Wearables makers were expected to sell 274.6 million devices in 2016, according to a Gartner report. Nearly three quarters of millennials, 71 percent, say their companies should give them wearables like smart watches or smart glasses, shows a PwC survey. Almost half – 49 percent – backed their techno lust by claiming that wearables would boost productivity. Corporate wearables adoption, however, comes at the price of myriad unexplored and unaddressed security risks.
Wearables are tiny, making them easy to snatch while left in a gym, for instance. Since they require little authentication, thieves – or virtually anyone else – can then access all the data stored on them at leisure.
BYOD (bring your own device) policies – where in place – rarely address the new challenges posed by wearables. Most mobile device management systems are still untested in scenarios where corporate wearables feature widely in company networks.
Most, if not all, wearables are connected. They synchronise data with cloud based services or corporate servers. Most of these data are unencrypted. Companies cannot enforce encryption, since these are third party apps. Their embedded software is beyond the reach of a corporation customising its software or making it more secure. This invokes a classic man-in-the-middle attack scenario in which data in transit is totally exposed.
A good many wearables can transmit video, audio, and data. This makes them perfect for spying. Indeed, not a few corporate wearables sell precisely because of their crypto-spying capabilities, like tracking employee location, monitoring driving safety to cut corporate car insurance bills, or even observing employee moods.
Over-monitored employees can turn the tables on their employers, however, by recording images or sound during sensitive corporate meetings. (What is more, some of them could do so entirely unintentionally.) Checking every wearable for activated spying capabilities is an uphill task even for multinationals.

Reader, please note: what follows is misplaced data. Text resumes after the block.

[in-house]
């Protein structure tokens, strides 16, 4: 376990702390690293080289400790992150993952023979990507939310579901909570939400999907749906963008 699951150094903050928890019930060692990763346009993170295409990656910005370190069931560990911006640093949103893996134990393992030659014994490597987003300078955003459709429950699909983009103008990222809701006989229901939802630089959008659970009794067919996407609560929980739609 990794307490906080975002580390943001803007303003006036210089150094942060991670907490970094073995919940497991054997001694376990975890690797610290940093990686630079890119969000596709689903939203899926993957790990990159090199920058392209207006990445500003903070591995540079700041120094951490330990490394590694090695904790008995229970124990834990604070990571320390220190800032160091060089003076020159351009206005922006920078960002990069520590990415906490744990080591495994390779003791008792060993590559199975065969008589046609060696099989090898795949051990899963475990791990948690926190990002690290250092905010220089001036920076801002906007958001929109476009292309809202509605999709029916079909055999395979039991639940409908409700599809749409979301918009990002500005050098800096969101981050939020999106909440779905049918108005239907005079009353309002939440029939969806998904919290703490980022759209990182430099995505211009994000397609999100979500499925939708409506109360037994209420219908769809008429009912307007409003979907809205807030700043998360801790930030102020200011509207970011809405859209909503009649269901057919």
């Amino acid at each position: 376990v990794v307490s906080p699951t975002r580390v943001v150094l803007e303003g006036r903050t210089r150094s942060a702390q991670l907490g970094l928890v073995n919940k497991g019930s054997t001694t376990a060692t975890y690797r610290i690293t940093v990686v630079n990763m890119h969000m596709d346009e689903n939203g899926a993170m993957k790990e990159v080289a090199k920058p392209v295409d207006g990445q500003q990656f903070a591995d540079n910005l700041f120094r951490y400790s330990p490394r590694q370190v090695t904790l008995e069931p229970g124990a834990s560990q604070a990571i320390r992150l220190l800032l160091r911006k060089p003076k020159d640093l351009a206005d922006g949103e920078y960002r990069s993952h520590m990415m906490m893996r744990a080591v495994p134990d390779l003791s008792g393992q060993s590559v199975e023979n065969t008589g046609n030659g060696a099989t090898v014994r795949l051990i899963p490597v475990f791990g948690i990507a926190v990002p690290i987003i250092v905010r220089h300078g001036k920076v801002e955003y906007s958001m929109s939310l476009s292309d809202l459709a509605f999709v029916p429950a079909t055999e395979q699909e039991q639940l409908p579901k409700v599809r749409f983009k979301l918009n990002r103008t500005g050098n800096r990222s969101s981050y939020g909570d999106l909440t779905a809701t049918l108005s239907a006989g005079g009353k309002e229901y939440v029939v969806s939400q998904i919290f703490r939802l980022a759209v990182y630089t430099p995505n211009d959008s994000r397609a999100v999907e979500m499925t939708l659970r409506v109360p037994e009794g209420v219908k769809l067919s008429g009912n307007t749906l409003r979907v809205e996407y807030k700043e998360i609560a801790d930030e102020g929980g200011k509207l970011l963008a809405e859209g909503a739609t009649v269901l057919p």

An active wearable usually links to smartphones or tablets through protocols like Bluetooth, NFC, or Wi-Fi/wLAN. Bluetooth, for one, is quite prone to hacking, jeopardising corporate wearables connected or communicating with other devices via Bluetooth. An unsecured Bluetooth connection can be snooped from up to 100 feet, making it easy for a penetrator to hide. The same applies to unsecured Wi-Fi networks inside or outside the office.
Highly fragmented as the wearables industry is, it might find it worthwhile to invest into basic compatibility and communications security standards. It should easily afford to do so, with a 2016 turnover expected to be an impressive $28.7 billion. Indeed, some months ago UL (formerly Underwriters Laboratories) announced it was looking to certify wearables for security and privacy. The move addresses individual privacy, however, leaving corporate concerns unattended.
Many manufacturers install proprietary software and operating systems into their wearables. They often do not support secure third party apps, yet allow unsecured apps to run on their devices. Patching and securing a wearable largely depends on its maker’s goodwill and dedication to improving device software continuously.
Since 37 percent of employees expect their companies to roll-over older technology for the latest, transiting to newer and more secure corporate wearables should be easy.
Companies can further motivate corporate wearable users into accepting secure new devices by highlighting the risk to their most intimate personal and domestic security. While it is very chic to sport the latest wearable, some devices will soon be able to communicate with the Internet of Things and control home appliances and security. Should unsecured devices be hacked, the consequences are potentially hair-raising.
Corporate wearables adoption is burgeoning and backed by a rapidly growing number of employees. Businesses, however, should be very wary of just what they offer their employees in the way of wearables while the security aspects remain unaddressed.
By Kiril Kirilov